21 Grams

21 grams. This is the purported “weight of the soul,” popularized by those seeking scientific evidence that we are built of more than carbon and oxygen. It is fueled by outdated research, which suggests the body loses a small but measurable amount of weight at the moment of death. I’m not sure whether these results are methodically sound or even accurate. They neither validate nor refute my belief, as I look at my daughter and see at least 21 grams of something unexplainable.

The nuances are discernable from birth. Each child is endowed with a distinct personality, often ranging in similarity to their parents, but with a subtle quality all their own. As they grow, the symptoms of this existence begin to erode as social norms and a preoccupation with acceptance begin to wear away at the edges of individuality. Sometimes, I catch myself in this battle between youthful exuberance and acceptable behavior. I may see a high ceiling at work and subdue the urge to jump and touch it. I sometimes have to rock my leg to focus and keep from drifting into thoughts of art, music, or video games. Other times, it’s a fleeting opportunity to show kindness to another person, missed only because I took the opportunity to pause and wonder if I would appear strange.

In many individuals with special needs, these battles seem much more one-sided. Cailyn shows no inhibition when she has an urge to jump in the store. Her excited scream doesn’t have a separate volume setting for a quiet restaurant. She clumsily sprints around the block with her head down, arms waving, and is repeatedly distracted by oddly shaped leaves on the ground. Society tends to turn up their noses at this atypical behavior. I’ve even been guilty of feeling the embarrassment of being the center of the(sometimes imagined) disgust of others. Lately, however, I’ve taken on new emotions.

I feel an overwhelming sense of pride that I “get” her. Although Cailyn cannot always communicate her inner thoughts and feelings, I’ve watched her grow. I know her quirks and love them in a way most individuals will never understand. I love how visibly excited she gets over the most simplistic things, not knowing enough to suppress emotion for the sake of looking cool. I love that she runs, not for competition or exercise, but for the joy of letting out her energy and feeling the wind blow through her hair. I love that she sees the world in a fresh way, with lenses that appreciate each subtle detail of intriguing and exciting things. I sometimes wonder if Autism really creates traits or if it simply removes the filter, allowing a more “pure” image of an individual to be seen. I envy that she lives in such a carefree, joyful world and it makes me sad that so many others will be too uncomfortable to appreciate her beautiful uniqueness.

This battle with my daughter’s battle with Autism sometimes consumes me. I struggle with thoughts of regret, despair, and fear for Cailyn’s future. I’ve looked at her as afflicted for so long, that the mindset begins to taint my interaction with her. Although it sounds cliché, the more I experience the stress of a “typical” life, the more I become convinced that she has been given a gift. My purpose therefore, is not to force her to hide it for the sake of normalcy, but to teach her to use her gift to impact others and function in a world that doesn’t understand her the way I do…a world that has to be held to a flame to rediscover the 21 grams of unbridled childhood they painted over.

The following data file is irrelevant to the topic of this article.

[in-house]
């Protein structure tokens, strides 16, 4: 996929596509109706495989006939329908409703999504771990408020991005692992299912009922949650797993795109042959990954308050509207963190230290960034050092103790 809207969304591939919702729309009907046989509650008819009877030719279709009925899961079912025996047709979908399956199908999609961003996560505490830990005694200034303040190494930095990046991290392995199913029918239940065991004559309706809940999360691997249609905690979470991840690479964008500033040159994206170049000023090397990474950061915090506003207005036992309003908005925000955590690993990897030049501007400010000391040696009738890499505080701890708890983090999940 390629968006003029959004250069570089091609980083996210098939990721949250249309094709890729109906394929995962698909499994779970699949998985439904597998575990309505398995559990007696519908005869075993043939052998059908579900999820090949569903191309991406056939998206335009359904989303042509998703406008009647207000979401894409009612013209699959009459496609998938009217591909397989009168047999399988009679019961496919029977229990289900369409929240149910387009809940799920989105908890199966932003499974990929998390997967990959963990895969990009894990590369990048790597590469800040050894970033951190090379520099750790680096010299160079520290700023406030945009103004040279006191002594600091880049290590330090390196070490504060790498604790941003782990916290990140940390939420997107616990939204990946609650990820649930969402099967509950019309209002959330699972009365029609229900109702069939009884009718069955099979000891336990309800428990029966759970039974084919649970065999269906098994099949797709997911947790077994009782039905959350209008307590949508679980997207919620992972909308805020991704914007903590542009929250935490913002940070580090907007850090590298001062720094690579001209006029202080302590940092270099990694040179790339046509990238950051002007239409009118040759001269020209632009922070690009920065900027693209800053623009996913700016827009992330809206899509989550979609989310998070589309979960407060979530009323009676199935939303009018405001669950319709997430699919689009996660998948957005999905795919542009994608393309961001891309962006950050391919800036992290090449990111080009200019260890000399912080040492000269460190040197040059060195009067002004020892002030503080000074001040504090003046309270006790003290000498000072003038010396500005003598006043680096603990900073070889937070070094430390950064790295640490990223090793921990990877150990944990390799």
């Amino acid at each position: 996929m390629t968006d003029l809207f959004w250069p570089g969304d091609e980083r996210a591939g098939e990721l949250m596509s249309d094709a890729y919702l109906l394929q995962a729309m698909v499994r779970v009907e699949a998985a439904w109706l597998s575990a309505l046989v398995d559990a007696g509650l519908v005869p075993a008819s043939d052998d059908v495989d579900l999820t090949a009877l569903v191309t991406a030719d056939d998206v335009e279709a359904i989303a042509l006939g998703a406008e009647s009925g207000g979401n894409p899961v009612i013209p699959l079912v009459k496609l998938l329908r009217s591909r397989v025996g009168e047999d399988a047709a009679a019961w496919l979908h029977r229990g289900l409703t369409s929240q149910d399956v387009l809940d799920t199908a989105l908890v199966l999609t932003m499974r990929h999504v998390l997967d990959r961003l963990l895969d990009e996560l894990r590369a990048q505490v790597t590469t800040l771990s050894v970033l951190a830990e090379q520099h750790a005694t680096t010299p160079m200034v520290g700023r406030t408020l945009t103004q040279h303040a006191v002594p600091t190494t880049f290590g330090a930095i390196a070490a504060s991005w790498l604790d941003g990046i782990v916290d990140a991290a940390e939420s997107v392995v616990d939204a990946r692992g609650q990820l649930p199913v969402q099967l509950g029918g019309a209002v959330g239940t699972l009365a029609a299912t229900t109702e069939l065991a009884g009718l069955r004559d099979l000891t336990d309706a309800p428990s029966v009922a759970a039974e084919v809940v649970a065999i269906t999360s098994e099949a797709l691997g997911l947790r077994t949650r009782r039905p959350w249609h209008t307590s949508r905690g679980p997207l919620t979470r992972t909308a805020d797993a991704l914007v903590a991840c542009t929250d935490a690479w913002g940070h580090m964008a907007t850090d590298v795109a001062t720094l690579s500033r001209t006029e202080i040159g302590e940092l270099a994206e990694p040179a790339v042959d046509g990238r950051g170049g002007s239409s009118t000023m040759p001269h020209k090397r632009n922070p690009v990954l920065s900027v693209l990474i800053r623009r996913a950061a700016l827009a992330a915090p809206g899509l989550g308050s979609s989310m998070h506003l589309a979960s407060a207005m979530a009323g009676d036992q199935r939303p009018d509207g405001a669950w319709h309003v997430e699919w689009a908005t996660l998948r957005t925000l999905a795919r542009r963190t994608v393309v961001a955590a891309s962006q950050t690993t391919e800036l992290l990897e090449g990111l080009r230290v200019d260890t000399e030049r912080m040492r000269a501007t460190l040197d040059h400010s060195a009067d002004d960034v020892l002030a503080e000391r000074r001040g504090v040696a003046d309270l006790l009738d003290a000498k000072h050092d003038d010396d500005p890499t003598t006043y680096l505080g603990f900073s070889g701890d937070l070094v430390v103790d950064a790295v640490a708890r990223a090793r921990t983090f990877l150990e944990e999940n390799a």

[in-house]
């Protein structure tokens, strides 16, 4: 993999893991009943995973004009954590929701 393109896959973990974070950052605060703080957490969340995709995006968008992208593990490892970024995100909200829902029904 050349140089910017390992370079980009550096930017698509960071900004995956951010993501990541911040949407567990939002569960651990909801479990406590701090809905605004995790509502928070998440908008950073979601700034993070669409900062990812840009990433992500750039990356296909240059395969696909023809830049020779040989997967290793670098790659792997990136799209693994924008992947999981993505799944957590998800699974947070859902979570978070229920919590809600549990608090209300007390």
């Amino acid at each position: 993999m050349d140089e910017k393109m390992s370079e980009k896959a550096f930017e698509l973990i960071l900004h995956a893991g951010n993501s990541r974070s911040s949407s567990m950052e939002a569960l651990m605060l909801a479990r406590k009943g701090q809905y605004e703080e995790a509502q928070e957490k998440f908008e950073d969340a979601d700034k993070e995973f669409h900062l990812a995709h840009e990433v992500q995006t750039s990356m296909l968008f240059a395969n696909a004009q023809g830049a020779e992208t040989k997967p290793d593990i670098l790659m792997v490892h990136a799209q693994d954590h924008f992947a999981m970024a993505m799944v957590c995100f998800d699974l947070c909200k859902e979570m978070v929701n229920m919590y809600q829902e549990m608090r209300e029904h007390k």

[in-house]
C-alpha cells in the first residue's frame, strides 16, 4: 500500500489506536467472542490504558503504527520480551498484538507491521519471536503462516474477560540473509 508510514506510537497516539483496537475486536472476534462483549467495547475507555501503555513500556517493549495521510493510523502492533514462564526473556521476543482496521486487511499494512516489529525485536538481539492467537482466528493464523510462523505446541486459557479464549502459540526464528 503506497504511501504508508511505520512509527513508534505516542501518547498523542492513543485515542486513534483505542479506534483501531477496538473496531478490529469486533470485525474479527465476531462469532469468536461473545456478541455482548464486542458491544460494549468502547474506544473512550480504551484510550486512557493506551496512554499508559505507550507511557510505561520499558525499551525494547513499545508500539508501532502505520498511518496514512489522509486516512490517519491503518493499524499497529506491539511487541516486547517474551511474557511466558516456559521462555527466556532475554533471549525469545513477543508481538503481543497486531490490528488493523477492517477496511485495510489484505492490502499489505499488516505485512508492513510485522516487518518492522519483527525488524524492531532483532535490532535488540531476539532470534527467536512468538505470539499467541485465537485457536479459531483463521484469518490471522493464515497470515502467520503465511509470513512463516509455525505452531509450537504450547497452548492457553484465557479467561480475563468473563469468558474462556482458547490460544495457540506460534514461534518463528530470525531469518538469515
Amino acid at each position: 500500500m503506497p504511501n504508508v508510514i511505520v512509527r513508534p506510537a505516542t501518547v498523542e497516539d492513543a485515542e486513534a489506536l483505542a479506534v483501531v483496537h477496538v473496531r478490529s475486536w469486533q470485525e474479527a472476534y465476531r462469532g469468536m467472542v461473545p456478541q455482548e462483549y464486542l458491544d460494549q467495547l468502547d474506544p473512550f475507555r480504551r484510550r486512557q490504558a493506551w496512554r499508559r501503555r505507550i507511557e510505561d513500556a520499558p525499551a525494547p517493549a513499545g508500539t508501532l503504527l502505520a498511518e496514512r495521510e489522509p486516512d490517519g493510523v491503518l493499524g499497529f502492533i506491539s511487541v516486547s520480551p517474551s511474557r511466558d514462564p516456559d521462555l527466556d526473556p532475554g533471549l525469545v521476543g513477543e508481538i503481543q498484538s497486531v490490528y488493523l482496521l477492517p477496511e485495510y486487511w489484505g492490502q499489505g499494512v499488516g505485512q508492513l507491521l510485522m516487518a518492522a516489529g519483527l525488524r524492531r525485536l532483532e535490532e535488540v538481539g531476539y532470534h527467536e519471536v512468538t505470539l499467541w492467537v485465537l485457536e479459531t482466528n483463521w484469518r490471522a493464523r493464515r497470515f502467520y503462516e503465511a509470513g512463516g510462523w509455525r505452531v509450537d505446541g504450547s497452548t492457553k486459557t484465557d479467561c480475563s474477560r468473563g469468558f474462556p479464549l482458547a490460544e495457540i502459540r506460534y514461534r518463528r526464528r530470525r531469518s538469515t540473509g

I know of the existence of the soul, not because a scale told me it leaves the body on death. It’s something I see every day; a quality for which chromosome rearrangement, mutation, and millennia of trial and error cannot fully account. It’s a moment of understanding in Cailyn’s eyes when we look at each other and I tell her “I love you.” It’s the suddenly confident smile on her face when I applaud an achievement. It’s the metaphysical, spiritual connection I feel when I pick my sleeping girl up, hold her heart to mine, and take her to her bed. These moments bring calm to all turmoil, speaking to my spirit that I was somehow meant for her and she for I.

I never know what challenges and emotions the next day will bring but I’m thankful for the opportunity to be the steward of such a beautiful soul. I wouldn’t have entrusted her 21 grams with anyone else.

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2 thoughts on “21 Grams

  1. Steve Ault says:

    Well done Craig as I have told Amber in the past I wonder if sometimes the Autistic are not the Normal ones and we are the Handicapped. They have no need to respond or react to any stimulus that may be brought to the fore. To me it is a clear picture of, “Being in the World and yet not of it.” Craig may the Lord continue to Bless you and Amber together and separately. You have a very Gifted family in so many ways. Continue, as I know you will, to use them for His Glory and in Due time He will lift you up!!!

  2. Tim C says:

    Again, I sit in wonder at what goes on in that head of yours. I usually read something and move on. Not with your blog. I sit and ponder what you’ve written and thank God you share your life and struggles and fears with us. It bolsters my faith that God is in control even though we are full of doubt and even unbelief. Thanks again for sharing.

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